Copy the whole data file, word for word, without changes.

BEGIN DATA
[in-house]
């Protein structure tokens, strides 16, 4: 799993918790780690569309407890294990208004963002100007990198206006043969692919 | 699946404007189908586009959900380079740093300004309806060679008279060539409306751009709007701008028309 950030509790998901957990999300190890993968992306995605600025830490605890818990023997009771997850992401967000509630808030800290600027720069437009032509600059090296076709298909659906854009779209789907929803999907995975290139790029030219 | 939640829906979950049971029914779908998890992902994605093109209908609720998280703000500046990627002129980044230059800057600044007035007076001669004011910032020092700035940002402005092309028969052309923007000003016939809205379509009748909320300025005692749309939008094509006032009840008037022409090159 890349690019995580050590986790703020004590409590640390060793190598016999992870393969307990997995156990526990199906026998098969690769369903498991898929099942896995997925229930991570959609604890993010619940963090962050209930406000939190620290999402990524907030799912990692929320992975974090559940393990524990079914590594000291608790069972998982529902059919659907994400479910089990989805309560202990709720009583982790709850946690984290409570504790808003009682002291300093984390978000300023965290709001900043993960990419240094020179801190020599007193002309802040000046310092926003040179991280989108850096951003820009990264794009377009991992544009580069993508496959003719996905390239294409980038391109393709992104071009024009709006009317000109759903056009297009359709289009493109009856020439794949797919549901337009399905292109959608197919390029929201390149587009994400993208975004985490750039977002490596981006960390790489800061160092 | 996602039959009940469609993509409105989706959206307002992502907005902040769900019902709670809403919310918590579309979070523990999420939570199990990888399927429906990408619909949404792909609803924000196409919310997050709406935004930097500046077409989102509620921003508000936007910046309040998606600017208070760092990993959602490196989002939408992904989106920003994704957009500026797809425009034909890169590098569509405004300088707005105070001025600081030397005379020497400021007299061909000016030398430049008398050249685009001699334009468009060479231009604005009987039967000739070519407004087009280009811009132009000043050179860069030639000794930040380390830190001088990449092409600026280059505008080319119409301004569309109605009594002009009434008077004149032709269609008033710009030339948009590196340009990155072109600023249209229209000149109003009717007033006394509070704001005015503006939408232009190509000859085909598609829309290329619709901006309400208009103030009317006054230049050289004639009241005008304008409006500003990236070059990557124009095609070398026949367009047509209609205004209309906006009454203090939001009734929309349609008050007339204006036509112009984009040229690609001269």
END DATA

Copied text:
[in-house]
């Protein structure tokens, strides 16, 4: 799993918790780690569309407890294990208004963002100007990198206006043969692919 | 699946404007189908586009959900380079740093300004309806060679008279060539409306751009709007701008028309 950030509790998901957990999300190890993968992306995605600025830490605890818990023997009771997850992401967000509630808030800290600027720069437009032509600059090296076709298909659906854009779209789907929803999907995975290139790029030219 | 939640829906979950049971029914779908998890992902994605093109209908609720998280703000500046990627002129980044230059800057600044007035007076001669004011910032020092700035940002402005092309028969052309923007000003016939809205379509009748909320300025005692749309939008094509006032009840008037022409090159 890349690019995580050590986790703020004590409590640390060793190598016999992870393969307990997995156990526990199906026998098969690769369903498991898929099942896995997925229930991570959609604890993010619940963090962050209930406000939190620290999402990524907030799912990692929320992975974090559940393990524990079914590594000291608790069972998982529902059919659907994400479910089990989805309560202990709720009583982790709850946690984290409570504790808003009682002291300093984390978000300023965290709001900043993960990419240094020179801190020599007193002309802040000046310092926003040179991280989108850096951003820009990264794009377009991992544009580069993508496959003719996905390239294409980038391109393709992104071009024009709006009317000109759903056009297009359709289009493109009856020439794949797919549901337009399905292109959608197919390029929201390149587009994400993208975004985490750039977002490596981006960390790489800061160092 | 996602039959009940469609993509409105989706959206307002992502907005902040769900019902709670809403919310918590579309979070523990999420939570199990990888399927429906990408619909949404792909609803924000196409919310997050709406935004930097500046077409989102509620921003508000936007910046309040998606600017208070760092990993959602490196989002939408992904989106920003994704957009500026797809425009034909890169590098569509405004300088707005105070001025600081030397005379020497400021007299061909000016030398430049008398050249685009001699334009468009060479231009604005009987039967000739070519407004087009280009811009132009000043050179860069030639000794930040380390830190001088990449092409600026280059505008080319119409301004569309109605009594002009009434008077004149032709269609008033710009030339948009590196340009990155072109600023249209229209000149109003009717007033006394509070704001005015503006939408232009190509000859085909598609829309290329619709901006309400208009103030009317006054230049050289004639009241005008304008409006500003990236070059990557124009095609070398026949367009047509209609205004209309906006009454203090939001009734929309349609008050007339204006036509112009984009040229690609001269």